In summary, by changing the steering rack position, you change the bump steer. The bump steer controls the movement of the wheel, which you will then change the instant center and therefore the roll center is also affected.
How does differential lock affect balance on power in corner exit?
In simple terms, more differential lock means more locking torque.
Basically, how much torque the differential can sustain between the left and right sides for corner exit. More locking torque makes the differential capable of transferring more of the torque to the outside tire if the system is asking for it. This means that as you are going back on the throttle and you are above the preload, you should be shifting more of the torque to the outside tire, generating more rotation. However, this is not an active differential, meaning that the torque is not automatically transferred to the outside tire. It only means that if this dynamic system is asking for more torque on the outside tire, the differential can provide that. Typically, it gives more oversteer behavior or more rotation.
Now, once the differential is locked, let’s say that when you are 60% or 70% power or on the throttle, the differential is already locked. Increasing the locking torque even further will not change anything. Once the differential is locked, it doesn’t matter what you change, the two wheels are rotating already at the same speed.
The question was about corner exit, but if you are interested in corner entry and the influence of differential preload, we have a whole video about that subject in our performance engineering series.
When is it better to increase the spring rate to increase grip?
Typically, increasing the spring rate will not directly help the grip of the tire. That happens because we’ll generally get more load variation, so, as you are driving over bumps, the load is varying more, which we know decreases tire grip. However, there are a few specific situations where increasing the spring rate will help you achieve more grip.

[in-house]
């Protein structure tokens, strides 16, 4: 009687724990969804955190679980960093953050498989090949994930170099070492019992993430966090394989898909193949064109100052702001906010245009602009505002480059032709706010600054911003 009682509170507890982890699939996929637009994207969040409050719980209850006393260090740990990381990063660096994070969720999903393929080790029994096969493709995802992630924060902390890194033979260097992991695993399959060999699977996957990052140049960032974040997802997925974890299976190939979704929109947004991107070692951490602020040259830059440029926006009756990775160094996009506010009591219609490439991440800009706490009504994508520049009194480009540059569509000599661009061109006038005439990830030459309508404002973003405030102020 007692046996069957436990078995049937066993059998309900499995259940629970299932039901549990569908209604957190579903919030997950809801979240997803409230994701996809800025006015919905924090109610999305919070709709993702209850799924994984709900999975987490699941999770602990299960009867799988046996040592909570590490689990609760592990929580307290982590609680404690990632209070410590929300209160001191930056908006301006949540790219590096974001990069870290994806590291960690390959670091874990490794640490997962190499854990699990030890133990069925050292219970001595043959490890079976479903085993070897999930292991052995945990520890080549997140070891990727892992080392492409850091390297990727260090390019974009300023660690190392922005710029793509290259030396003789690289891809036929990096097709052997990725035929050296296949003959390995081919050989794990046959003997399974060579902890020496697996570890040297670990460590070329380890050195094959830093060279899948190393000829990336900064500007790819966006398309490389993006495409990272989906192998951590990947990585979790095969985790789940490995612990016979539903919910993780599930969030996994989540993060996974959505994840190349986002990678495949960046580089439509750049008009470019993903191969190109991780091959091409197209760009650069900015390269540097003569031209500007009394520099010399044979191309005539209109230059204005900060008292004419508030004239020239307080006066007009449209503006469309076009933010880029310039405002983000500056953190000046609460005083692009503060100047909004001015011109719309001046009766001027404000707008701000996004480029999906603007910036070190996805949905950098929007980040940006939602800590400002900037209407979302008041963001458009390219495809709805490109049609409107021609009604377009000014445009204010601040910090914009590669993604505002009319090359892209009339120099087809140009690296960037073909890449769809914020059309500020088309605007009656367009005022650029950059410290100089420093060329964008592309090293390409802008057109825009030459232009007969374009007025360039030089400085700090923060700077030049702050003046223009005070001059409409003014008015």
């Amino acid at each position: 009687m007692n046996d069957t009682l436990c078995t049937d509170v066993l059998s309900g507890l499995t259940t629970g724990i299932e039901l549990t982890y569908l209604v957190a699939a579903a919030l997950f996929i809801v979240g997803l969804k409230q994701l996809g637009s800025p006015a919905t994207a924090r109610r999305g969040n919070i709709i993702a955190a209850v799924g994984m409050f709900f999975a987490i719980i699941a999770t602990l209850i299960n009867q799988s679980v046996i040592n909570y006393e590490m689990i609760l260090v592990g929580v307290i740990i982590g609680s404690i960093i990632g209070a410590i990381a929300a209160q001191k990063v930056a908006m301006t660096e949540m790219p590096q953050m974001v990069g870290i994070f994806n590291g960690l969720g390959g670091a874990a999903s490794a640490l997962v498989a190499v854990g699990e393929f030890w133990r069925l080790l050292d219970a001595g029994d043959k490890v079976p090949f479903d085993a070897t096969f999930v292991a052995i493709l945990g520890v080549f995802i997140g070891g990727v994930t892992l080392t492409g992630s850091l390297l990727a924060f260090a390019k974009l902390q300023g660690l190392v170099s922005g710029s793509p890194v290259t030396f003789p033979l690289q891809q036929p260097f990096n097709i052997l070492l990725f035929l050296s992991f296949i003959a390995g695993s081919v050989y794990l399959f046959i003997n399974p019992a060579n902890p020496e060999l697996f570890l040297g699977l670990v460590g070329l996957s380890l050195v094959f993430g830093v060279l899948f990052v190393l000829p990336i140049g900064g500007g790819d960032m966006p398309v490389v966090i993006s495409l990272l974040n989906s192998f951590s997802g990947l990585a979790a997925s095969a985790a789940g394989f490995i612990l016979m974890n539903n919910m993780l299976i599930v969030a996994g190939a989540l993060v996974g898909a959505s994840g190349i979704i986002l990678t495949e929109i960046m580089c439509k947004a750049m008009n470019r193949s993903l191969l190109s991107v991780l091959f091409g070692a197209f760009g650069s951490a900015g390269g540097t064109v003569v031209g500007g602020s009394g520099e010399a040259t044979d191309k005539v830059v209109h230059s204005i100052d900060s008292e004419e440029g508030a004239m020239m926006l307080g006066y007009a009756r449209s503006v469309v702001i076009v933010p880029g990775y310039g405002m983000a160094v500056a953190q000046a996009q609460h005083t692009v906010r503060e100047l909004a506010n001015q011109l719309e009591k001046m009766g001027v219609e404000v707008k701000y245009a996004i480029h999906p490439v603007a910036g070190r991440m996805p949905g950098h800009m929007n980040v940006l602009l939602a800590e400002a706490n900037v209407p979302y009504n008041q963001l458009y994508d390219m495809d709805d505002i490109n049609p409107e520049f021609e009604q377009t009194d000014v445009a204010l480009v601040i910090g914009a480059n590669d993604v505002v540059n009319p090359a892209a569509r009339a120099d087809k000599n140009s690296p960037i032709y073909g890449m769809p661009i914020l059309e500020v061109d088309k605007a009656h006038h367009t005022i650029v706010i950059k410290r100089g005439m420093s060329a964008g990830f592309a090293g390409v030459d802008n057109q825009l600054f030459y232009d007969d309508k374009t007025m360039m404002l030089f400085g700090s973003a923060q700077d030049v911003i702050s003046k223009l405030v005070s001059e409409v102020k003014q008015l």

The first one is in terms of driver feeling or load transfer speed. Sometimes you need more support, you need less camber variation, you need faster load transfer, and a faster response of the car. In that case, increasing the spring stiffness will make the car easier to drive for your driver, especially if you are running a very soft car at a high-level racing series, in that case, a stiffer spring will not give you higher grip, but it will help your driver exploit that grip.
Another situation where running stiffer springs would increase grip would be if you need more aerodynamics, meaning that you want to run the car lower. Also keep in mind that you are also lowering the center of gravity for you to run the car lower; you will need stiffer springs so that you can have a higher level of platform control and avoid the car from bottoming and touching the asphalt.
Besides that, with stiffer springs, you get less camber balance variation, so as you are braking under traction or at different corner speeds where your car is sitting at different heights, stiffer springs will help you maintain your balance more constantly. This can also be a powerful tool to provide the balance your driver needs in different parts of the track. Increasing the spring rate could also have some contribution to tire temperature. It could have a small influence on increasing tire temperature, so you should also keep that in mind, even though you should test if that is an effective parameter on your specific car.
So these were some examples of situations where increasing the spring rate would help you achieve more grip.
These were the answers to your vehicle dynamics questions applied to race cars. If you would like to submit more questions like these, you can send them to our Instagram profile. I’ll be waiting for your next questions!